VETTEL: One on One with Coach Billy Gonzales

Florida receiver coach Billy Gonzales has a lot to work with, but he has a lot to teach as well. While I consider safety to be the Gators' strongest position, receiver is the most talented. But talent alone does not get the job done. Florida's gifted wide outs have a new offense to learn and need to develop a consistency that is lacking. And that's where Gonzales comes in.

LV: Billy, what's your assessment of the receiver talent you have to work with?

BG: I think the talent's there, but I don't think we're anywhere close to where we need to be. We're taking small steps, but some days we take a step back. My biggest concern is just the need to develop toughness and an understanding that in this offense you better be tough and you better be willing to lay it on the line every time you don't touch the ball. In a great game you may run 80 plays and you might get ten catches which is a pretty darn good game. That means 70 other plays you better be blocking your butt off for your teammates and that's what I'm concerned about now. We're working on it, but for the athletic ability we have I'm not very happy with what we're doing right now.

LV: When you're talking about toughness are you more concerned about physical toughness or mental?

BG: Both. I just talked to the guys right now (after practice) and asked them how can we go out and walk through something pre-practice and then when practice we get an MA (missed assignment) on the play. That goes back to being mentally tough. You have to understand there's a difference between the two and I think we have to work on both right now.

LV: You had some very talented kids out in Utah (Paris Warren 80 rec. 1,076 yd., 12 td, Steve Savoy 67 rec., 961 yd., 11 td) how would you compare the abilities of the Gator receivers to those guys?

Chad Jackson hauls in a pass

BG: The athletes right here are, I think some of the best athletes in the world at the University of Florida and that's what we expect, but we need to teach them to this level (of what the offense demands). The reason those guys were so good at the last place is that we worked. They worked and worked and were over-achievers. Now what I got to get my guys who are physically more blessed talent-wise to do here is become over-achievers. When we can do that, I'll say we got a good group, but right now I'm not happy with the guys.

LV: Talk about that motion-type position, we're calling it an H-back, how would you describe the position?

BG: We use tight ends, we use slash receivers it's a position where we can use running backs. It's a position where what we're trying to do is find the best fit for our offense right now and create the best match ups. As we progress there will be different that we can actually put in that position. Right now we're just feeling through. Our guys still got to learn the offense, so we're changing people in and out at that position and hopefully by the end of spring ball we can say we got two or three guys that will get the reps at that position. Then I'd feel comfortable with it.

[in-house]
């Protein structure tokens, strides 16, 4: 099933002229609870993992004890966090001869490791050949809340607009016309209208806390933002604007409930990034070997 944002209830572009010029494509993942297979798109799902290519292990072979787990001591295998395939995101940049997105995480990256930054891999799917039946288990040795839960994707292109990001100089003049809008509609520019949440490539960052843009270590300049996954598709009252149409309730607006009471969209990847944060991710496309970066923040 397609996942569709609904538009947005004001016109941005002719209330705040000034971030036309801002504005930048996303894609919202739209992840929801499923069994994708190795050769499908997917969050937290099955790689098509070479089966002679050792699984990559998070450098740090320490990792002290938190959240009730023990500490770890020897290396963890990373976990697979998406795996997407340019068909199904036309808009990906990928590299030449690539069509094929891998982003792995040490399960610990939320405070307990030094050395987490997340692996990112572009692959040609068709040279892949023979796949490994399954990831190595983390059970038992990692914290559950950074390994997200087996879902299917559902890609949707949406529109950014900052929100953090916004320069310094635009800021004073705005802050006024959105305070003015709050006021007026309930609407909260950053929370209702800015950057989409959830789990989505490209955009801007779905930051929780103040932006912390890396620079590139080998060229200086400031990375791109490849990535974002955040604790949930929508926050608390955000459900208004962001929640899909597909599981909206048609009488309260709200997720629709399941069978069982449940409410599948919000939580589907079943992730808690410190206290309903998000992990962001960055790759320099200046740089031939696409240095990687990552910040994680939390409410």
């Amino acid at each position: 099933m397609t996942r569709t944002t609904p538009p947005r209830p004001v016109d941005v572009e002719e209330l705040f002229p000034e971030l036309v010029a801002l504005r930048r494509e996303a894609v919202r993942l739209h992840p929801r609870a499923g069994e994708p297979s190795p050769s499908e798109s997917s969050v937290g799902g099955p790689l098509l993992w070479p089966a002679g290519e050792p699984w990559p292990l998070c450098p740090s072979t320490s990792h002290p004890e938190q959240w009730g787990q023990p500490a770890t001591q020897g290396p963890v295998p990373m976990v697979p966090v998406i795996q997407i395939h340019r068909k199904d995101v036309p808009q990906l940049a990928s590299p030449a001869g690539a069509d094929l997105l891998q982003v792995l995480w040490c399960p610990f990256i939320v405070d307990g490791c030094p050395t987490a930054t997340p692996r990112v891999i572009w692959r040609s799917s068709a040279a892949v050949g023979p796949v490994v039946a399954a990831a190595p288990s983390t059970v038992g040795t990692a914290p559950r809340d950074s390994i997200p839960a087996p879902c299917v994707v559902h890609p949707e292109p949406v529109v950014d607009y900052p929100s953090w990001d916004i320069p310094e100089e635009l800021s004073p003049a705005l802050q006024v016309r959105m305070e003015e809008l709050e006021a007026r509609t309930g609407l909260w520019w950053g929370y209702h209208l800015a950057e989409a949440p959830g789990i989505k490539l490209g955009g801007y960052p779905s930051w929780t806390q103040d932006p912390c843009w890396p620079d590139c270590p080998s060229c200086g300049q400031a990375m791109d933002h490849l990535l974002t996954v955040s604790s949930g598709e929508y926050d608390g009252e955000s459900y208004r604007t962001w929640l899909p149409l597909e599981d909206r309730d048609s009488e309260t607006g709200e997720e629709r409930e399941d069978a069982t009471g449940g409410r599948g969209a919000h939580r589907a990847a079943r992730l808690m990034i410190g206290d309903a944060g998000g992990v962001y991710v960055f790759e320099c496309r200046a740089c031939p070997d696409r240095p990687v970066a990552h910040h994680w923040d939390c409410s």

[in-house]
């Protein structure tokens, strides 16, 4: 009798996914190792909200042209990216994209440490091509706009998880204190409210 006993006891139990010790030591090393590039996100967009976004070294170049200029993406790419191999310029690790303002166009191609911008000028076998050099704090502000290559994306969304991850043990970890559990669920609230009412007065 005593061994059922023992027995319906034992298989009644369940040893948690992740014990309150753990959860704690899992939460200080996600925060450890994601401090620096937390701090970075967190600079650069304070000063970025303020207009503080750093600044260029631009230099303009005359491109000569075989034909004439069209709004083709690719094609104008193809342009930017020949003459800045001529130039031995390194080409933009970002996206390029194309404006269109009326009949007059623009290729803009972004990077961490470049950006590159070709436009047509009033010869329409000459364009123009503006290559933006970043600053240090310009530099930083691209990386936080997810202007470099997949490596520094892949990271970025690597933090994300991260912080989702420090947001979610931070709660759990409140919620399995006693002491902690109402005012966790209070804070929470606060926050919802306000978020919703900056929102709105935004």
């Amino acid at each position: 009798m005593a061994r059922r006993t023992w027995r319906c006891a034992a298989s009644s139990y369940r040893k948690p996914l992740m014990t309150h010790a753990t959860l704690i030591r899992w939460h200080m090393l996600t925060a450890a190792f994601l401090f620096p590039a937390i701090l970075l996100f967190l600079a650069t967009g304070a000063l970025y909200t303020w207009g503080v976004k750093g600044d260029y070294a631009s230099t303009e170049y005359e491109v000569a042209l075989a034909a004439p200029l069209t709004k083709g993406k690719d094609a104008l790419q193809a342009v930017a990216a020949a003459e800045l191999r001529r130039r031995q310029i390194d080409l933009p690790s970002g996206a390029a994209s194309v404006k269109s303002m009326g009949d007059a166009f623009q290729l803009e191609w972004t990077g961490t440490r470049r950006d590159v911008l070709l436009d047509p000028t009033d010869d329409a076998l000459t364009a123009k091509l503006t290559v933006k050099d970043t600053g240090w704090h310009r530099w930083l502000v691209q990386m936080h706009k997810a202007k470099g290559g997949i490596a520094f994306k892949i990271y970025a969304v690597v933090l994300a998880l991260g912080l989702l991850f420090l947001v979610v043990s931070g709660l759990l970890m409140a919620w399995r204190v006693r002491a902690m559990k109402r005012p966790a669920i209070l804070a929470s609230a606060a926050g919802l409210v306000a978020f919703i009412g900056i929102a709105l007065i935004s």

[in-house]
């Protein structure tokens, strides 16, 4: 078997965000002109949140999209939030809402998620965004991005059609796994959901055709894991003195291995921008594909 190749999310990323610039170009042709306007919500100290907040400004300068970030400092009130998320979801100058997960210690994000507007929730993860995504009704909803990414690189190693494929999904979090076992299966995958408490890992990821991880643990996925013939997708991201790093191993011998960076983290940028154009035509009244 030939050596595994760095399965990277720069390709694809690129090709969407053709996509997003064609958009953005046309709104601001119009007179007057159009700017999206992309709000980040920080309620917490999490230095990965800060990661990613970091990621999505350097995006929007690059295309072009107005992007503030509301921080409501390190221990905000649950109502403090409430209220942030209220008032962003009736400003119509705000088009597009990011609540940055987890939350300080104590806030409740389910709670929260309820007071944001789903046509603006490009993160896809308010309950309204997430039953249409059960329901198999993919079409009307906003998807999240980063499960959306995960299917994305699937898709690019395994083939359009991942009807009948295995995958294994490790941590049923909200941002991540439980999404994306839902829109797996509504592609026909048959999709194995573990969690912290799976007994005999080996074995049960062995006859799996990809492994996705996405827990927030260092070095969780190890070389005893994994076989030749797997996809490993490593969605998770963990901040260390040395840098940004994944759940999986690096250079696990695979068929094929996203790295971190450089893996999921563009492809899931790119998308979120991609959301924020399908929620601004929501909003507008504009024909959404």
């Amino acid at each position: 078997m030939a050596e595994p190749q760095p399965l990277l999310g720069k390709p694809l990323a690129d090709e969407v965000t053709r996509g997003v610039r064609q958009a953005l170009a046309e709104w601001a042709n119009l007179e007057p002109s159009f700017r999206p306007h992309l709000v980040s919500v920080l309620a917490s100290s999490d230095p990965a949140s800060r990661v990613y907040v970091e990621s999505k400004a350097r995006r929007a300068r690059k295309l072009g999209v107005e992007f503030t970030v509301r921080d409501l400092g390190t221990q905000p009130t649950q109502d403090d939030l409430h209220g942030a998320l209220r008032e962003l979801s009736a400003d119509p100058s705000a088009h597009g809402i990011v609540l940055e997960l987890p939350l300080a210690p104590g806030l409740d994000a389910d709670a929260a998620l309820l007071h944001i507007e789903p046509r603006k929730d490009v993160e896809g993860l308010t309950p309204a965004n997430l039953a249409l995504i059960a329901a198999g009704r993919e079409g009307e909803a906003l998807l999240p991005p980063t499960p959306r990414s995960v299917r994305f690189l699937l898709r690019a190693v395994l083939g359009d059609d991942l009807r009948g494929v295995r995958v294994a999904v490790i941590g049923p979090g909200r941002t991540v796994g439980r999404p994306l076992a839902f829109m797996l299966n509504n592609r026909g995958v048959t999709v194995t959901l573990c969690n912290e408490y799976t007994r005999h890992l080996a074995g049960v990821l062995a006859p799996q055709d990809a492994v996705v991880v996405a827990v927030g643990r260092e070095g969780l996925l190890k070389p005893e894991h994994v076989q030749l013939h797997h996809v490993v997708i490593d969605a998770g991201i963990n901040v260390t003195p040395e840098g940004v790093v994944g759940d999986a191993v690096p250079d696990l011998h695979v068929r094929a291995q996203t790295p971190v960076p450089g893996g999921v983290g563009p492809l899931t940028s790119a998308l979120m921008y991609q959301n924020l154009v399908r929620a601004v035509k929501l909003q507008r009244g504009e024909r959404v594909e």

LV: Is that the hardest adjustment for these guys from last year's offense to this one?

BG: I don't think so. I think the way we put things in we're very aggressive. The receiver position, the tight end position and the running back position are not where you learn on a certain pass play "I run this route". We're so multi-formational that you have to learn the concept. In the same pattern you may run a comeback, or a dig, or a slant or a follow, it all changes. So you got to learn the concept. If you learn the concept you're pretty darn good if you just learn your position you won't play.

Bubba Caldwell tries to snag a pass

LV: Does that just take reps?

BG: I think just like anything else it takes reps, and it takes meeting time. My job as a coach is to find out the best way my guys learn. I say my receivers are not where they need to be, and they're not. But I put that on me, that's my responsibility and I haven't done a good enough job right now but we'll get ‘em that way.

LV: How much does that go hand-in-hand with the quarterbacks learning the same things?

BG: As far as the total offense it's the same thing. Coach Mullen (Dan, QB Coach and offensive coordinator) was just talking about once they pick up the offense and understand the concepts of what we're doing and the reads it's just like anything else. It's like going out and playing one-on-one basketball. You have to know what you're doing and that's over and over reps for the receivers, the quarterbacks the entire offense. We just need to practice. Coach Bruce (Earl at Colorado State) my old coach used to say practice doesn't make perfect, perfect practice makes perfect.

Like the other members of this coaching staff, Billy Gonzales is loaded with energy and enthusiasm. He also seems determined to grade his receivers on how they maximize their abilities as much as their individual performances. He obviously has been less than thrilled with the inconsistency of his charges in terms of missed assignments and drops. There's no question Chad Jackson, Dallas Baker, Andre Caldwell and Jemalle Cornelius give Florida as gifted a quartet as you could hope for, but gifts alone won't get the job done. One thing to look for the rest of spring will be how this unit progresses in terms of productivity day-to-day.

With Reggie Lewis at cornerback and Mike McIntosh missing significant practice time this spring, Florida has not had the numbers at receiver that they would like to have. That means opportunity will definitely be knocking this fall when Louis Murphy, Nyan Boateng and David Nelson look to get into the mix.

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